5 million Indian women just made a 385-mile human chain for equality.

The human chain formed by millions of Indian women on New Year's Day makes a powerful statement.

On January 1, 2019, 5 million women in the southern Indian state of Kerala lined up shoulder to shoulder to form a "women's wall" 385 miles (620 km) long. The wall was a statement of gender equality, and a call to end violent protests against women trying to enter Kerala’s Sabarimala temple, a pilgrimage site for Hindus.

The Guardian reports that women of all ages have the legal right to enter the temple, as India's supreme court ruled on the matter in September. However, religious tradition has held that only men and elderly women may enter. Even after the court's ruling, women of menstrual age have been met with violence and abuse as they attempt to worship at the temple.


Women's wall, 620 kilometer long, 5 million women, across all 14 districts of the Indian state of Kerala, refusing to go back to the medieval ages and claiming gender justice. http://bit.ly/2Anzslu

Posted by Aparnesh Dattatreya on Tuesday, January 1, 2019

The wall is also a reminder that India is seen as the most dangerous country in the world to be a woman.

Women in India face various forms of gender-based violence and discrimination, including gang rape, tribal practices, sex trafficking, forced servitude, and more. In 2012, India was found to be the fourth most dangerous country for women according to a Thomson Reuters Foundation poll. In 2018, it climbed to number one.  

India ranks as the worst country in the world for women in several areas measured by the poll, including:

- Cultural practices, which include acid attacks, female genital mutilation, child marriage, punishment by stoning, physical abuse, or mutilation and female infanticide/foeticide

- Sexual violence, which includes rape (domestic, stranger, or as a weapon of war), lack of justice in rape cases, sexual harassment and sexual coercion as a form of corruption

- Human trafficking, including sex slavery, forced labor and servitude, and forced marriage.

(In case you're curious, the United States came in at number 10 on the list this year—the only Western nation to make the top 10.)

This wall of women is a powerful show of unity, letting the world—and their country—know that they're done putting up with gender-based violence.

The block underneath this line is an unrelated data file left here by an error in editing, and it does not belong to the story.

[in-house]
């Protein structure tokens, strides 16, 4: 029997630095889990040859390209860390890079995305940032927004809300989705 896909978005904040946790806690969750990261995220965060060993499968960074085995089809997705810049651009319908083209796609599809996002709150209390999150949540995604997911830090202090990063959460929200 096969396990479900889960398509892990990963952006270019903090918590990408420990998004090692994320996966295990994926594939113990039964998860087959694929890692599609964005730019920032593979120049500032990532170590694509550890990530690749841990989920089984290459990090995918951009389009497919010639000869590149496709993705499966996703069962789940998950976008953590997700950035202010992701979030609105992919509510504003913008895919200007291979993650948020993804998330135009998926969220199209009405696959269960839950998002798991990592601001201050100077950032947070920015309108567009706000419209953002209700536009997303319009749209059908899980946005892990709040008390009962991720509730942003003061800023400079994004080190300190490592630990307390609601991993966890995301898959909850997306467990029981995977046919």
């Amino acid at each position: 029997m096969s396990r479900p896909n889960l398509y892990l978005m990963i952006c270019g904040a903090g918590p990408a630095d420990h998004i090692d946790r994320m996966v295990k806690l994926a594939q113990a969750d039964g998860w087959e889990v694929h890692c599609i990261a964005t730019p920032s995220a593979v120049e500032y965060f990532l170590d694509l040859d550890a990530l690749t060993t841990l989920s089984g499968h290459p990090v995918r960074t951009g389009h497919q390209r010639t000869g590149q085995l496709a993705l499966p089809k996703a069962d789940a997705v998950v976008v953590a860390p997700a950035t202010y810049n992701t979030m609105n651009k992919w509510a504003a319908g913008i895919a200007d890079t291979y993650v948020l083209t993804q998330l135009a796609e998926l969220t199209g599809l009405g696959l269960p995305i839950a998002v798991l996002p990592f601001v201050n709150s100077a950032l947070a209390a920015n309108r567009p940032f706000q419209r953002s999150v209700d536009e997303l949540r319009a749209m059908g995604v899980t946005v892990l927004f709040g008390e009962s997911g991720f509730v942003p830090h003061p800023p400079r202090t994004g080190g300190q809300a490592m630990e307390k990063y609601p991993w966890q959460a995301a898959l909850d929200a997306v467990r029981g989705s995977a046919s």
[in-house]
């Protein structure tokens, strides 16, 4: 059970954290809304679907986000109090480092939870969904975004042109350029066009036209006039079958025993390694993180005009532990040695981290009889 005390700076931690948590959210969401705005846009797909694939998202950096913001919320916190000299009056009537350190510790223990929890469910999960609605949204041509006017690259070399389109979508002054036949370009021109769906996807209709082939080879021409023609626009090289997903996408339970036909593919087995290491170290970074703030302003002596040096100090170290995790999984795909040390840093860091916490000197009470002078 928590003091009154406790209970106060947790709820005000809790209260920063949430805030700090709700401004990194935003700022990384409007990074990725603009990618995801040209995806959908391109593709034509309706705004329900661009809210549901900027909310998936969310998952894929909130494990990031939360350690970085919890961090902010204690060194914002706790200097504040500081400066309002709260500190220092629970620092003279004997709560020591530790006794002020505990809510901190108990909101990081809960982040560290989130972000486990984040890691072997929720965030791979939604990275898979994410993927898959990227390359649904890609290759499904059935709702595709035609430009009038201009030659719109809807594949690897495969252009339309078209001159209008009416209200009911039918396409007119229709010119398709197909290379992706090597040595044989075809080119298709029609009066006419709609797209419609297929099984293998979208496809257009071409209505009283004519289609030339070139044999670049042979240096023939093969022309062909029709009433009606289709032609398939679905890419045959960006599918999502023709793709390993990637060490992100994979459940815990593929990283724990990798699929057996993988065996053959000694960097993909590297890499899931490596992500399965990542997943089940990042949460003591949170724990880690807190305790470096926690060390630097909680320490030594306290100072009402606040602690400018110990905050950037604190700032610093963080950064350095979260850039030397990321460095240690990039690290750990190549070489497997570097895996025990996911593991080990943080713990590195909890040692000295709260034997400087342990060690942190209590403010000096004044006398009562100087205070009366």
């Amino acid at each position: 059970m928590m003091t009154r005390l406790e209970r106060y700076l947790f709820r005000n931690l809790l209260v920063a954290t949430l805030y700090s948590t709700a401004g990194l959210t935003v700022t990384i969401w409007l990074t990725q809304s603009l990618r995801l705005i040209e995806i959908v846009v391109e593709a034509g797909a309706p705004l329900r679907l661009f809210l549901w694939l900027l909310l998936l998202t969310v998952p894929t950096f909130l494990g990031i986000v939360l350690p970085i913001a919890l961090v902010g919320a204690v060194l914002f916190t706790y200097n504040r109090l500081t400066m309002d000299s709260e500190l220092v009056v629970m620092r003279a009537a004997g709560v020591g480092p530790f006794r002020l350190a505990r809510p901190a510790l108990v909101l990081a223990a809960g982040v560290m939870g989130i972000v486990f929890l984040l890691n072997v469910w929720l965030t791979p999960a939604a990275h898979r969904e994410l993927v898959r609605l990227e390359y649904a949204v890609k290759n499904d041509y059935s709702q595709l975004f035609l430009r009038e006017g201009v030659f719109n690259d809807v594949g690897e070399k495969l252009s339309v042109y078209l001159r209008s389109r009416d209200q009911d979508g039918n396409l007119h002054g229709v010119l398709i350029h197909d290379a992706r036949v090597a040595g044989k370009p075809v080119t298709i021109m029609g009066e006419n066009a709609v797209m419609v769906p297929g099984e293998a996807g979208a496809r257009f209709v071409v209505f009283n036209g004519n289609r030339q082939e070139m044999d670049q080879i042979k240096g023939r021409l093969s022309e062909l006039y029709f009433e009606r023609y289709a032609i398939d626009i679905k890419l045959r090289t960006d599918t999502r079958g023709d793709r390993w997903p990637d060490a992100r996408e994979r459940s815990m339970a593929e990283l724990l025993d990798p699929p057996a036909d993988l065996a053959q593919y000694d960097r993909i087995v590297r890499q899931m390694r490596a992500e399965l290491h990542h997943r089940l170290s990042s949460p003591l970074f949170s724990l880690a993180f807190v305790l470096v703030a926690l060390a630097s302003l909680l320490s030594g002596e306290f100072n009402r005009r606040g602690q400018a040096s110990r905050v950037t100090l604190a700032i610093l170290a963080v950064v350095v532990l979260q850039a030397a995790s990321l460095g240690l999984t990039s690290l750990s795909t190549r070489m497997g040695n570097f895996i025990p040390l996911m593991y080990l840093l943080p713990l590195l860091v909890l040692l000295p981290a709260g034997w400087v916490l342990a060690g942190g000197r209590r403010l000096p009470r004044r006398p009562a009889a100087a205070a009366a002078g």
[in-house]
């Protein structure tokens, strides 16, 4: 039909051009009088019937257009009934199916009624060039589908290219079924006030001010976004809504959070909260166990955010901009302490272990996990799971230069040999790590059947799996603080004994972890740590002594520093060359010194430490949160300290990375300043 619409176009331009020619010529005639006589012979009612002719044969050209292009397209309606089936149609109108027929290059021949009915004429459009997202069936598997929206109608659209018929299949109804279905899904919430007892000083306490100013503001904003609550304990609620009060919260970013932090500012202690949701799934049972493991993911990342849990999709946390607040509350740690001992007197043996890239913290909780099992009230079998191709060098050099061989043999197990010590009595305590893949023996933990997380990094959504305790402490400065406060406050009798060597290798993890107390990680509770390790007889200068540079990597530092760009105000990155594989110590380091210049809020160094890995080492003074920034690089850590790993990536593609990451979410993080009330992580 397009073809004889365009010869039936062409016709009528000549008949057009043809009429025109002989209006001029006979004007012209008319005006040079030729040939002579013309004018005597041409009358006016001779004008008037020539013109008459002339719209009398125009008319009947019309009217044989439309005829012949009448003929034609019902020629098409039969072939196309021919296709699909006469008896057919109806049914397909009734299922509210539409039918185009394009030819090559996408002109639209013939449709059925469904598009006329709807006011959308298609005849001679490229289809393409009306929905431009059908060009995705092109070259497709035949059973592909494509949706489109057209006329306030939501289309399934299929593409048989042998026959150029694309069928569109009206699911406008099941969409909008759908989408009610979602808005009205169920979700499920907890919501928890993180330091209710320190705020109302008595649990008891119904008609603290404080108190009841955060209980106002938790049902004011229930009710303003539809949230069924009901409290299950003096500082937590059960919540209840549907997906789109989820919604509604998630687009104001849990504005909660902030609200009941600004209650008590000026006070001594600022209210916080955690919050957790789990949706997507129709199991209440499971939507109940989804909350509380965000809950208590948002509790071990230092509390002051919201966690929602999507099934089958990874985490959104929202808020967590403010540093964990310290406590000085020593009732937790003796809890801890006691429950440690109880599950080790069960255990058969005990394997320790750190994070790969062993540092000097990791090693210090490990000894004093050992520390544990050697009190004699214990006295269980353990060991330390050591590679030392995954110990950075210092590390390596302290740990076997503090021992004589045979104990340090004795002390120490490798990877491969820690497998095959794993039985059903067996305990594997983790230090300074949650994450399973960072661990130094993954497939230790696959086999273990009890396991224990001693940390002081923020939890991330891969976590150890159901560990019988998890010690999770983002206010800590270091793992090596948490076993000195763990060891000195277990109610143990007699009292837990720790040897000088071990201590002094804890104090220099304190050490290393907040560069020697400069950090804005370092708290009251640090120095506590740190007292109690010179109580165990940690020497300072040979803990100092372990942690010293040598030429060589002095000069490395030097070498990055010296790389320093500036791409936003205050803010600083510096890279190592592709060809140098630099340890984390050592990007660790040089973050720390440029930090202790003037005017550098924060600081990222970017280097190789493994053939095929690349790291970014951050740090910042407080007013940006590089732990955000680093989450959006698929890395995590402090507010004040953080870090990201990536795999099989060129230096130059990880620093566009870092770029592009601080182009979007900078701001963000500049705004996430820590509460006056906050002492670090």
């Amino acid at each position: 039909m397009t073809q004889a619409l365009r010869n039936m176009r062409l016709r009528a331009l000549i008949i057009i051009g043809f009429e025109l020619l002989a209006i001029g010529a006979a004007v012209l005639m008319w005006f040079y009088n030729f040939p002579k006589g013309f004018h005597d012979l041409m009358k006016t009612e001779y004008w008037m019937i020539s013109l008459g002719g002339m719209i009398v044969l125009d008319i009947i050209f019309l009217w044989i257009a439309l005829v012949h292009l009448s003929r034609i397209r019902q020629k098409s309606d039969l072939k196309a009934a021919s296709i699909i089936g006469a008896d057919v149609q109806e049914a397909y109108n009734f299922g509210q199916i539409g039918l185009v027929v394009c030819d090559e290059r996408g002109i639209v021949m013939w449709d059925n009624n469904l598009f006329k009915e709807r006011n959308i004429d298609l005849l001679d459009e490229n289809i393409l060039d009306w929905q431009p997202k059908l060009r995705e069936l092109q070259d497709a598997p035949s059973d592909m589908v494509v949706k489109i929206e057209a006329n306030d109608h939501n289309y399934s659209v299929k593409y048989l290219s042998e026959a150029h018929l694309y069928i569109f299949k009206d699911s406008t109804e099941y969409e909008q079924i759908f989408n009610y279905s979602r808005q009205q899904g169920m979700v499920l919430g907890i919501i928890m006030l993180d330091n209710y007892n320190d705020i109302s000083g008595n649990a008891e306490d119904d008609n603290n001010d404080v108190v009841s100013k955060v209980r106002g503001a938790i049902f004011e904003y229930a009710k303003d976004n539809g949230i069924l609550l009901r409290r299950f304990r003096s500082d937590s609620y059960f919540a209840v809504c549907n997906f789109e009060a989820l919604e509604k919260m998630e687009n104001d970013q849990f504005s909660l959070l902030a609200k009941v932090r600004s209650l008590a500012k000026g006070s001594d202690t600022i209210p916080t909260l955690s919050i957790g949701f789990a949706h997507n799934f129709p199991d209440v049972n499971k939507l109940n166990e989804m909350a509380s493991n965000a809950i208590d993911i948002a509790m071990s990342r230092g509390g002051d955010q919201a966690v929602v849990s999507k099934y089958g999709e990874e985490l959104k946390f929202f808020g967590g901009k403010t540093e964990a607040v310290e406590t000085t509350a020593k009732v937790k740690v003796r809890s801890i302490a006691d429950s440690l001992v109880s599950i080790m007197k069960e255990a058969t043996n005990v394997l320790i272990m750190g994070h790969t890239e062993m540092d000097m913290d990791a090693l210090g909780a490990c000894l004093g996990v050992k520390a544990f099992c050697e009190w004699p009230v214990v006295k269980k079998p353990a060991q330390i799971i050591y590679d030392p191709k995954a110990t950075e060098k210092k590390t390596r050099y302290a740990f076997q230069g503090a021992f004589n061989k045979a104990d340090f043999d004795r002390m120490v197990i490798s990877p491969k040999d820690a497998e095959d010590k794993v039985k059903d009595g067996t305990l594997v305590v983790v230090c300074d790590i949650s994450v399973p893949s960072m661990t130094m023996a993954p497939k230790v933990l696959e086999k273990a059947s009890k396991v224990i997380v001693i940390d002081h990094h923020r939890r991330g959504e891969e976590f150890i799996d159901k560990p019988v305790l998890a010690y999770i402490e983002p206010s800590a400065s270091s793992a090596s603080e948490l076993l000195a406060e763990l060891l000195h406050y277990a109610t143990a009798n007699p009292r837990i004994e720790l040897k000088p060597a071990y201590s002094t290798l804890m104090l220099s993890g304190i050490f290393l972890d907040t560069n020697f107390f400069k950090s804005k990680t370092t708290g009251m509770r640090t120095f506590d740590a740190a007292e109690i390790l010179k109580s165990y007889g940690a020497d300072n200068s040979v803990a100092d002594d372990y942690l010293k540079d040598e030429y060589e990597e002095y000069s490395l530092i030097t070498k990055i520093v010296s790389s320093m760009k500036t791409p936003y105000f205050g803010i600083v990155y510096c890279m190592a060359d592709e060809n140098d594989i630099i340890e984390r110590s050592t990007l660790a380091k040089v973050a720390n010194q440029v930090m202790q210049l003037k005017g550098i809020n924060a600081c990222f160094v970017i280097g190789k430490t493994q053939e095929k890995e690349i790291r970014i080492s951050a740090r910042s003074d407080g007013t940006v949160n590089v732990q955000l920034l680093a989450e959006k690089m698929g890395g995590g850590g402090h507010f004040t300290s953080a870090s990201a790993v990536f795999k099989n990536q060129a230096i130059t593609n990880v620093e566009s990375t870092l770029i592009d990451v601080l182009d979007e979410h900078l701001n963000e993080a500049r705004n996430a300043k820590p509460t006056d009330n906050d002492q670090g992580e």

The abuse of women trying to enter a sacred temple is just one symptom of a much larger gender violence problem in India. Since the brutal gang rape of a female student on a New Delhi bus—an assault that eventually led to her death—gained international attention in 2012, India has been on global organizations' radar for violence against women. However, things don't appear to have improved much since.

In 2017, India began offering state-issued wooden bats to women to fend off drunken abusive partners with a promise that police would not intervene. Oxfam India has helped form a coalition of organizations working to end violence against women in the South Asia region, but clearly more needs to be done to turn the tide.

We've seen time and time again that when women come together and raise their voices as one, change follows. Hopefully this powerful "women's wall" will help move the needle for women in India as they inspire others around the world with their show of unity.

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I'm staring at my screen watching the President of the United States speak before a stadium full of people in North Carolina. He launches into a lie-laced attack on Congresswoman Ilhan Omar, and the crowd boos. Soon they start chanting, "Send her back! Send her back! Send her back!"

The President does nothing. Says nothing. He just stands there and waits for the crowd to finish their outburst.

WATCH: Trump rally crowd chants 'send her back' after he criticizes Rep. Ilhan Omar www.youtube.com

My mind flashes to another President of the United States speaking to a stadium full of people in North Carolina in 2016. A heckler in the crowd—an old man in uniform holding up a TRUMP sign—starts shouting, disrupting the speech. The crowd boos. Soon they start chanting, "Hillary! Hillary! Hillary!"

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via EarthFix / Flickr

What will future generations never believe that we tolerated in 2019?